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Employers! Do you know what you want?

Some straight-up advice for employers today.

 

It’s a lesson in what not to do during the recruitment process.

 

It might sound a little “ranty”, but it’s not, I promise.

 

A few years ago I applied for a copywriting job at an ecommerce company.

 

I met all the criteria in the job description and person specification, and was invited for an interview.

 

It went great – I gave good, thorough answers to show I knew my stuff and felt I gave a good account of myself.

 

I also got on great with the interviewers, they were nice people.

 

But two whole weeks after the interview, I finally got an email telling me I hadn’t got the job.

 

Why?

 

Because I hadn’t had any previous experience at a marketing agency.

 

Normally I’d say “fair enough”, but it seemed especially annoying because that wasn’t in the job description or person specification.

 

If that was an essential requirement for getting the job, then perhaps they should have said.

 

What’s more, despite not having that particular quality I was invited to an interview.

 

Ultimately, it just made me feel like I’d wasted my time. What’s more, I’ll never understand why’d they’d waste their time on a candidate who didn’t have the required experience.

 

It’s that kind of thing that can damage a company’s reputation, and can make them seem amateur.

 

It’s easy to avoid though. Just think about what qualities and experience you need a potential employee to have, and then eliminate anyone who doesn’t match that.

 

Simple.

 

And you can learn how to do that and translate it into a job advert right here:

 

https://www.madenotborn.com/recruiting-your-first-employee/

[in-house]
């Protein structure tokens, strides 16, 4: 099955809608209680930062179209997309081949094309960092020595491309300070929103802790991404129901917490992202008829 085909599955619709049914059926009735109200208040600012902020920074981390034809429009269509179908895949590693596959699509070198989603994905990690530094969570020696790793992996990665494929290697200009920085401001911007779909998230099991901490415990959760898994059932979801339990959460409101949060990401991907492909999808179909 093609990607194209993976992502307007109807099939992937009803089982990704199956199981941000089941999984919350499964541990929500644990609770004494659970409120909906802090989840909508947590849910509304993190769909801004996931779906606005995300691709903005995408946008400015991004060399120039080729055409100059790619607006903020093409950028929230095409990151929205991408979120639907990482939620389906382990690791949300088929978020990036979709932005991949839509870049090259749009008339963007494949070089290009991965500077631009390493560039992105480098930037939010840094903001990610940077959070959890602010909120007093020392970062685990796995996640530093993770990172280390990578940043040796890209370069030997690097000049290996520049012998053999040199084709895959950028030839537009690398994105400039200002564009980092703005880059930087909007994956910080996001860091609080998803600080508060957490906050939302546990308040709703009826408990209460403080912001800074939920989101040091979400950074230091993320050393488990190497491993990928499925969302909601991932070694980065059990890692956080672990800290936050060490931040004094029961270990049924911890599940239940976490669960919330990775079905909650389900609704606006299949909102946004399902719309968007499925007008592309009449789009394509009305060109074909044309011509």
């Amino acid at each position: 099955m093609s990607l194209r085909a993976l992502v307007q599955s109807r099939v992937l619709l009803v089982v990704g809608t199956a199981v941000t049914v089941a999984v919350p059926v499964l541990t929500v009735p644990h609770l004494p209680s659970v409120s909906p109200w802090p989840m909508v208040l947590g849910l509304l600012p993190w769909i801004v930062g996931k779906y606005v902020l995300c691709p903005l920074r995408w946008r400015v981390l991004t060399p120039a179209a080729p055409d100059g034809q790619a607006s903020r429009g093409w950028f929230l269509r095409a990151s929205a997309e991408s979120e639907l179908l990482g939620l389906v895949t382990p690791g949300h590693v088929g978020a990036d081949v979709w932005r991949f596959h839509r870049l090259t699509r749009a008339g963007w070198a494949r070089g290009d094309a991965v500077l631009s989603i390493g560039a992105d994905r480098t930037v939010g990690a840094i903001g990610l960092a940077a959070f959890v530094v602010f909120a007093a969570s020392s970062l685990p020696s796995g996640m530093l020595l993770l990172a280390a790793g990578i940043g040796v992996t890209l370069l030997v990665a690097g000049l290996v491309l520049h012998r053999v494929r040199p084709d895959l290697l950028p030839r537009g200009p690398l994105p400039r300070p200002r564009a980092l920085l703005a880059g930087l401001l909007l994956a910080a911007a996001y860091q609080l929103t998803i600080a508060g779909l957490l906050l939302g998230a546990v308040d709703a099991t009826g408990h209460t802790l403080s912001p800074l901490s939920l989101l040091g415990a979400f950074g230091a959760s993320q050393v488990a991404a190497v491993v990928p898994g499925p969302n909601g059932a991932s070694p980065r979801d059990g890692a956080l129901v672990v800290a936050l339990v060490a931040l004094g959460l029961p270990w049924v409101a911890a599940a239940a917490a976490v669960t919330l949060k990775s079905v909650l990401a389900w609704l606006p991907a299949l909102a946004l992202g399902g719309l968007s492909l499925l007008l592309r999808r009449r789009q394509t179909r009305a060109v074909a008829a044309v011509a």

It won’t waste your time, honest.

 

David

The recruitment process blues

I’ve just been reading an interesting debate on the business forums.

 

It’s about how a builder is really struggling to find – and retain – a new employee for their firm.

 

In his own words: “I’m currently trying to recruit a new joiner but just can’t seem to find anyone suitable.

 

“I’m offering decent money and conditions. I’ve had a few guys out on trial who just weren’t good, and another few who’ve lasted a day then said it wasn’t for them.

 

“I can’t work out why. We’re a good team and all the guys I have are pleasant and polite. We do work hard, maybe some people just want an easy life!”

 

This query got a good response from the message board, with several reasons as to why things hadn’t worked out.

 

Here are a few:

 

  • Good staff are hard to come by
  • Maybe your company benefits aren’t as good as you think
  • Try getting an apprentice (he’d already tried)
  • Pay more for a more experienced employee

 

Fair suggestions, but it wasn’t until later that someone said what I’d been thinking – maybe the recruitment process needed tightening up.

 

When it comes down to it, if you’re employing people who aren’t right for your company, people aren’t going to stick around.

 

Employing the wrong person costs money, takes up valuable time, and puts a strain on other employees who have to take on the burden of extra work.

 

And you keep having to repeat the process, as this business owner found out.

 

There are so many stages where the recruitment process goes wrong.

 

By the sounds of this, it could be anywhere from writing an accurate job description and posting an advert where applicants can find it, to filtering out candidates who are completely unsuited through interviews.

 

But how to do all this right first time?

 

Find out here:

 

https://www.madenotborn.com/recruiting-your-first-employee/

 

David